Thanks for reading and commenting!

      Warmly,
      Diane

  7. A word of caution. I have known about my addiction to “that” for many years and as I result I now avoid using it, even on first drafts and stream-of-consciousness writings. The result? I now UNDER use it! I’ve had people comment upon it. “This is unclear. You need a “that” in the sentence.” Word is constantly informing me to add a that. Oy. Ya just can’t win. 🙂

    • Hi Laura L.,
      That’s so funny!

      It never occurred to me that I could under use “that!”

      How do you search for the under use of a word? Maybe I better keep overusing “that!”

      Thanks for reading and commenting!

      Warmly,
      Diane

  8. I think that “that” is also my most overused word. For example, how I just used “that” in my previous sentence. It’s completely unnecessary. Somehow, we’ve jumbled its use around, perhaps in informal speech? Thanks for the idea of doing a search for a single word in Word before submitting. Genius! My husband also thinks I use too many one word sentences.

    • Hi koehlerjoni,
      Thanks for your comments. The search function is definitely a writer’s friend!

      And I think one word sentences are great in dialogue, or in more informal writing, like blog posts.

      Do you think you use too many one word sentences?

      Happy writing!

      Warmly,
      Diane

  9. One of my beta readers for my memoir pointed out my over (over!) use of “that.” She told me to try not using THAT unless it was followed by a noun. Seems to have helped!

  10. “That” made me smile when it came up on my reader…reminded me of the photos everyone posts with their doggies wearing a sign around their neck detailing their shameful behavior 🙂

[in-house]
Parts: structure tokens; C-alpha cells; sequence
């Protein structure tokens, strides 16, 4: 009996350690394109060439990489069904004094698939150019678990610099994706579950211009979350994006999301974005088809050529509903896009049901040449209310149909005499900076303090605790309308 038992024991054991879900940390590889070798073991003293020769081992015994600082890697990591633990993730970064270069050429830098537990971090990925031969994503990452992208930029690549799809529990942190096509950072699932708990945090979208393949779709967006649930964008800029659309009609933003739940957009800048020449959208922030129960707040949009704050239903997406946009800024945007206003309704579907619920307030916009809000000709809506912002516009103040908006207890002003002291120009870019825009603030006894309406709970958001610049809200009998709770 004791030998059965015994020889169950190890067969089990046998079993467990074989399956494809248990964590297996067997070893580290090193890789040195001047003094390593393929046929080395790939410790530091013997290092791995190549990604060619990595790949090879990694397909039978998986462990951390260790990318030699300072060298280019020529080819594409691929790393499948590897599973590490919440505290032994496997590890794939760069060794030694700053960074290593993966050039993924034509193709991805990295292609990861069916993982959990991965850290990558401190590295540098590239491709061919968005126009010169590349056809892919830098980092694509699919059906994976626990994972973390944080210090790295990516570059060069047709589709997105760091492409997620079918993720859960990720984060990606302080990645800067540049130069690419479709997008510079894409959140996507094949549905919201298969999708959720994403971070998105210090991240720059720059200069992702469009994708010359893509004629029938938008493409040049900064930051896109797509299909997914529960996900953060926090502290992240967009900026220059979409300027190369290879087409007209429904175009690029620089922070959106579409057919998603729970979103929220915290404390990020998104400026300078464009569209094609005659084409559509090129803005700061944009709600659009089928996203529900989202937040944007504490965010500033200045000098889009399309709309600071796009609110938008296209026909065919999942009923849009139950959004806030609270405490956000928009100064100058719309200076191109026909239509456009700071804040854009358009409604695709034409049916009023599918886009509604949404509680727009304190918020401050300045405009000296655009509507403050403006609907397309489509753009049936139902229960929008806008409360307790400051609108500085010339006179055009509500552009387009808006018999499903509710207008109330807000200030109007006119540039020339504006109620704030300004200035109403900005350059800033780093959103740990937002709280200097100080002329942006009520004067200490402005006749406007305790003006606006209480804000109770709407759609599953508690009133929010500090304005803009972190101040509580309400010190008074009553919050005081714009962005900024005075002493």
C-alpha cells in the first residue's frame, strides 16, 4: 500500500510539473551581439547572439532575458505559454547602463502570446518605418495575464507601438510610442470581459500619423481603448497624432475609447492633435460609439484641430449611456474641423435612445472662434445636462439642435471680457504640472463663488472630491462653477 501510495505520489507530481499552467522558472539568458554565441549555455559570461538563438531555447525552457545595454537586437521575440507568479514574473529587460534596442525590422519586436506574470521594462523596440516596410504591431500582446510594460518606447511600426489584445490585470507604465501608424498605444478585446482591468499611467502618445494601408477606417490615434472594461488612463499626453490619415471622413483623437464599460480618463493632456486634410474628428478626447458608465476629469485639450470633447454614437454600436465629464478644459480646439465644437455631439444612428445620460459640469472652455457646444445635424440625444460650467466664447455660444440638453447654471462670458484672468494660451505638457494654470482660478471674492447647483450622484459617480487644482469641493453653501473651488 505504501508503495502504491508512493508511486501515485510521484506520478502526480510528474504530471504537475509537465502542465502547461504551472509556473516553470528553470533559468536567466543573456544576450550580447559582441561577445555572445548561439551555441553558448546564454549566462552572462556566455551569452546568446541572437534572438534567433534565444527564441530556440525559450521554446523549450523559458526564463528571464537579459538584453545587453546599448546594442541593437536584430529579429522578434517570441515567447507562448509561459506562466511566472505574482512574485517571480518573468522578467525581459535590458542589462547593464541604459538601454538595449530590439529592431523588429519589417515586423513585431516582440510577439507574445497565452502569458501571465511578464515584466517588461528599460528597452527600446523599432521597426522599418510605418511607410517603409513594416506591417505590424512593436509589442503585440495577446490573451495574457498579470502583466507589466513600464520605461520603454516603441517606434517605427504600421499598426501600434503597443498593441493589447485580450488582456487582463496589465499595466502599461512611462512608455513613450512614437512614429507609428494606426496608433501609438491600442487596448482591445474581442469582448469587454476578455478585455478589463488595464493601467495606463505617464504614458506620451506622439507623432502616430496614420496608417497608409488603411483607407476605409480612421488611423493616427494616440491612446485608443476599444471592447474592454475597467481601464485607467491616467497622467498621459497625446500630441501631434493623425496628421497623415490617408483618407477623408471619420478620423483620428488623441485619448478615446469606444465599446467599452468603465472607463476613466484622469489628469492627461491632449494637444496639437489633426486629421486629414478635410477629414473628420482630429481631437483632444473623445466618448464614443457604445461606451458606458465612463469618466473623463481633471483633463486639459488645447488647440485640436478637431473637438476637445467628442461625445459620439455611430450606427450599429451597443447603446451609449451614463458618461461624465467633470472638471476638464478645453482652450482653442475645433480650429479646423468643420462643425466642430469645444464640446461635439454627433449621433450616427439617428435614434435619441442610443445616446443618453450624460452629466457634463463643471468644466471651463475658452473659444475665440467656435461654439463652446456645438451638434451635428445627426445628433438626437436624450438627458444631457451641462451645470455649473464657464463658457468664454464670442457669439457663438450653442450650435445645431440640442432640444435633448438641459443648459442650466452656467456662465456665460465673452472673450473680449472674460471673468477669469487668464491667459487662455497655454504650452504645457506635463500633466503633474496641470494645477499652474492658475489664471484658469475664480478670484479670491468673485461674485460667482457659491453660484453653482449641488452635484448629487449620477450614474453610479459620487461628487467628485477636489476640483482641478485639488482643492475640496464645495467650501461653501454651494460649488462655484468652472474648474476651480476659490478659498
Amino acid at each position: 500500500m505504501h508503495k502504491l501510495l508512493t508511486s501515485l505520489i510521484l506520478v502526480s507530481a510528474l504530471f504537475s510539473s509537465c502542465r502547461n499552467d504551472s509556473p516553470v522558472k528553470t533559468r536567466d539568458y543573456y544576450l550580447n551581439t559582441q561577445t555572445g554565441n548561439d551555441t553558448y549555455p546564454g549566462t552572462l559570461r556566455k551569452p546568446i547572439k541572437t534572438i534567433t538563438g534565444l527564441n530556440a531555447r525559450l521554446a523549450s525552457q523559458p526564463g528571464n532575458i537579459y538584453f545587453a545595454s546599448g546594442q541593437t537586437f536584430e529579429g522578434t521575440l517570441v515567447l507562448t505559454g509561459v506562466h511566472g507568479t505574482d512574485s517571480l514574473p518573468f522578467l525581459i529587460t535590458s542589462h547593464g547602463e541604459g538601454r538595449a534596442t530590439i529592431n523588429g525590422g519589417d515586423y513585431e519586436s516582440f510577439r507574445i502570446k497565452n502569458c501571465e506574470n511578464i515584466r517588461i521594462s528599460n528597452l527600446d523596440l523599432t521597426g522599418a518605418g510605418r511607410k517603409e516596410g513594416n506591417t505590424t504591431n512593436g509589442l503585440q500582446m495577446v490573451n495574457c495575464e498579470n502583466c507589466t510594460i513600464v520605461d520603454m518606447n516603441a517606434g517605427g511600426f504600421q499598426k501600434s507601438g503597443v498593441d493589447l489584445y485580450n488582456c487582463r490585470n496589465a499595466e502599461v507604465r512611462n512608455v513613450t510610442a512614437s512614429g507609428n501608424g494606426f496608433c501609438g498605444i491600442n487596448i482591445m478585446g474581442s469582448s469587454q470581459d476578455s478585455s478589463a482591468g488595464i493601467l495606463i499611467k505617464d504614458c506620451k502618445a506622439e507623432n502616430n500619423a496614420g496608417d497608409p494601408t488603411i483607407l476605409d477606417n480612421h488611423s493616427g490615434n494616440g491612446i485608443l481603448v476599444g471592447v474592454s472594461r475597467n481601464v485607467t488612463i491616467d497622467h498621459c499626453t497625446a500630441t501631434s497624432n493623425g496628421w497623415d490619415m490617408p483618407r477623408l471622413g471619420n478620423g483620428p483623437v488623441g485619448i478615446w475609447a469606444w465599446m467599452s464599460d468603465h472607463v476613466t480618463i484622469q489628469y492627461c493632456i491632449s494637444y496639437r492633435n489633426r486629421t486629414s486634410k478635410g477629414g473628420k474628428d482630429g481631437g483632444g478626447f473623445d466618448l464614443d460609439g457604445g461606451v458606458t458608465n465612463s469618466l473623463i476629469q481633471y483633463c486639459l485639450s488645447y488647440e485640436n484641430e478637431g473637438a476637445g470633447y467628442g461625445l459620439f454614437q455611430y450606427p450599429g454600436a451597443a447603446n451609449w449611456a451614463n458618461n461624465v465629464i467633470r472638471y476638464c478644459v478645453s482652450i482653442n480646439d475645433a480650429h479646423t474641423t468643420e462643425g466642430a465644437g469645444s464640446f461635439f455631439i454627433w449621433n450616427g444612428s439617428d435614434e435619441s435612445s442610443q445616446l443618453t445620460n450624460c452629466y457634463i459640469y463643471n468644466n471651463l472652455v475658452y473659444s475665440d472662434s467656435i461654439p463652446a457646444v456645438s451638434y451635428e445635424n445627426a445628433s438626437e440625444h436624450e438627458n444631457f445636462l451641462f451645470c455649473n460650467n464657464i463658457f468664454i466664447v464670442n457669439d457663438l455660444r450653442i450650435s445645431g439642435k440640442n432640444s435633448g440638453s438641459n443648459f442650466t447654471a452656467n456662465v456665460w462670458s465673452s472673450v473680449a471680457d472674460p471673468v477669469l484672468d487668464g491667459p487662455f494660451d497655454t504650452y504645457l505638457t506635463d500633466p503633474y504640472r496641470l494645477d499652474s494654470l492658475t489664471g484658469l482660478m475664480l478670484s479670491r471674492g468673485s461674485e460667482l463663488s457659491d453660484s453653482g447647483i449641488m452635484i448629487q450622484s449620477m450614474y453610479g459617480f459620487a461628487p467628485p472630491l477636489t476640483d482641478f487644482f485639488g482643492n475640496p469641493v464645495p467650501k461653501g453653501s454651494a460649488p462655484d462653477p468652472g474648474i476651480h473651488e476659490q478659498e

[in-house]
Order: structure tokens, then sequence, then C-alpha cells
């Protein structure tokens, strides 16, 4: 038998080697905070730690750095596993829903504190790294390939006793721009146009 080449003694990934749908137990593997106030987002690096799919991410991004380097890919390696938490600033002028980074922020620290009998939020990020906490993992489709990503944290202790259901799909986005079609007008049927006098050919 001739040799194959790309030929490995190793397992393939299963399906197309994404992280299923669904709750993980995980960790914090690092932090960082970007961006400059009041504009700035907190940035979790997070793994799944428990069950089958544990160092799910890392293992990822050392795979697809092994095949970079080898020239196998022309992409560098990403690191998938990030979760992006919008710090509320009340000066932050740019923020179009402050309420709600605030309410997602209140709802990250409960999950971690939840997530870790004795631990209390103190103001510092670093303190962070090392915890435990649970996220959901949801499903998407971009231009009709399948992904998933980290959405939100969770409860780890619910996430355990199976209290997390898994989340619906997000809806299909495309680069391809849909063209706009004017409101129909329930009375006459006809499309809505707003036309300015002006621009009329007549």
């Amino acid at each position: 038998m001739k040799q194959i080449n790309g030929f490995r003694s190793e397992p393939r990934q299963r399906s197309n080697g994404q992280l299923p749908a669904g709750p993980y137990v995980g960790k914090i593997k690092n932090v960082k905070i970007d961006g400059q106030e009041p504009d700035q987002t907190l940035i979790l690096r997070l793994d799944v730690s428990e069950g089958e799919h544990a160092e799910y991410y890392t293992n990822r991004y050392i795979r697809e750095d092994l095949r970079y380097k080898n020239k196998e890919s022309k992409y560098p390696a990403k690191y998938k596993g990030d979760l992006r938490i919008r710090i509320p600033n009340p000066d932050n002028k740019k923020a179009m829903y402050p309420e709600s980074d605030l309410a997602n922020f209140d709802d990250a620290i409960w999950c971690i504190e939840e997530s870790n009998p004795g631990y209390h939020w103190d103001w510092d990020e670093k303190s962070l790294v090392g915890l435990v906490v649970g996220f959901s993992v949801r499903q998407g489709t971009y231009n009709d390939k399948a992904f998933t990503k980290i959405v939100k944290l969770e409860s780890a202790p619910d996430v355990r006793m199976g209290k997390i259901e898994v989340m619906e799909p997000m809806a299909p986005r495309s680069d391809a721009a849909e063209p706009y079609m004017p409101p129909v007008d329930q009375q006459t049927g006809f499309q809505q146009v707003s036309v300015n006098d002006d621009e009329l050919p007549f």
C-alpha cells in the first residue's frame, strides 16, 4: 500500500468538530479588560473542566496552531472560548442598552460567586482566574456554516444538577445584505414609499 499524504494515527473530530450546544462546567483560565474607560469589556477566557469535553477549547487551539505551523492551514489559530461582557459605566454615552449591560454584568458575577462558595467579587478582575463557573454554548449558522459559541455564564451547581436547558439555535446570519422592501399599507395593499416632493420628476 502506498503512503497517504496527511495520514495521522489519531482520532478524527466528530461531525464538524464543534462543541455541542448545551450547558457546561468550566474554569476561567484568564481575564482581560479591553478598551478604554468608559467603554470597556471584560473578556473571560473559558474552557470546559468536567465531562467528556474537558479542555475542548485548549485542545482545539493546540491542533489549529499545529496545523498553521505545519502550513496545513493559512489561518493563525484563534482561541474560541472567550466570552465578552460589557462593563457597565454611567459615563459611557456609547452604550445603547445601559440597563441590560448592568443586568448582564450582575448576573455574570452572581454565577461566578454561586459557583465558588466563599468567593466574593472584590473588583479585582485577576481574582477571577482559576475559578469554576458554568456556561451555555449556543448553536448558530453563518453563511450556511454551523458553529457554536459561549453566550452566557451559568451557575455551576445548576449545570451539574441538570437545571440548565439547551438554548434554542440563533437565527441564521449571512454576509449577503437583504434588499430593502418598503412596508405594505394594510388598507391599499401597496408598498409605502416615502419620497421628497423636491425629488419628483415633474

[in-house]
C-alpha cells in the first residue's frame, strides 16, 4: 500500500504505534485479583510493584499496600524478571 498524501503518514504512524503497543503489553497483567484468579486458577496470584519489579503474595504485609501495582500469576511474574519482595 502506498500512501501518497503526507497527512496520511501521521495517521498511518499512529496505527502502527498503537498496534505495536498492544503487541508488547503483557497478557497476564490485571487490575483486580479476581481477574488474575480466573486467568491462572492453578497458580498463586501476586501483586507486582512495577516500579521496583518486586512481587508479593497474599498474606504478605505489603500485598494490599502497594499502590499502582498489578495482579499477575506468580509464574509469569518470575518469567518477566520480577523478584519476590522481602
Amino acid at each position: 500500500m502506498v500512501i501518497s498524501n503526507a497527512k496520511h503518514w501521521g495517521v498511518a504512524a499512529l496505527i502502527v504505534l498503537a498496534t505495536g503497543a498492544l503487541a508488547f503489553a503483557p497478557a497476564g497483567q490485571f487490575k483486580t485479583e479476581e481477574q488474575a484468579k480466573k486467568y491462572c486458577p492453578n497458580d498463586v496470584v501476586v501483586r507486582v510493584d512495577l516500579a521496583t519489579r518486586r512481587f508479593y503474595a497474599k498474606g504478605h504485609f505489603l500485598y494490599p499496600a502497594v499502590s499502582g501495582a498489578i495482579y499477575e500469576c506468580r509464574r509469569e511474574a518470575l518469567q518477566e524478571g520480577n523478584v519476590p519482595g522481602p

11. Hi Dianne. Scrivener has an awful little button I can push which tells me how often I use words. I’m always amazed at how often I use pronouns. I just went and looked. In a recent nano fiction piece, 100 words allowed, I used pronouns sixteen times. I wonder if, on larger pieces, I’m being clear enough about what she did to which him. Ha Silent

    • Hi Silent,
      That’s a cool little tool. I don’t have Scrivener, but I’ve always wanted to check it out. I think if I had that tool, I’d be horrified at how many times I use the word “that.”

      But it’s good to know, then you can change it (if you want to.)

      Happy writing!

      Warmly,
      Diane

  12. Pingback: WAS THAT Really What you Wanted to Say? Being Aware of Unnecessary Words | Miss Adventures

  13. For myself, virtually any piece of paper I touch, instantly becomes a magnet for the word, “actually”. It is so bad that if I were to come across the perfect place to use that word, and I had somehow managed not to use it in the last million words that I had written, I would still cringe when I spotted it while re-reading the passage. Lol.

    • Well as someone who lacks any real education. I would like to add, the term educating yourself stupid, for I like to read and pick up on the authors voice at the same time, if, that is….a piece in a journal or a news item, where picking up on the nuances is as important (to me) as anything else.
      As I’m sure right away, everyone can know immediately, that I’m not as Englishly educated as others on this board, but I know this might grate on most of you, sorry for that, so to you dbp49, actually ,I would not worry about it too much, as it is you’ and actually not that important. Hope I’m took in the way I’ve meant it, best Alex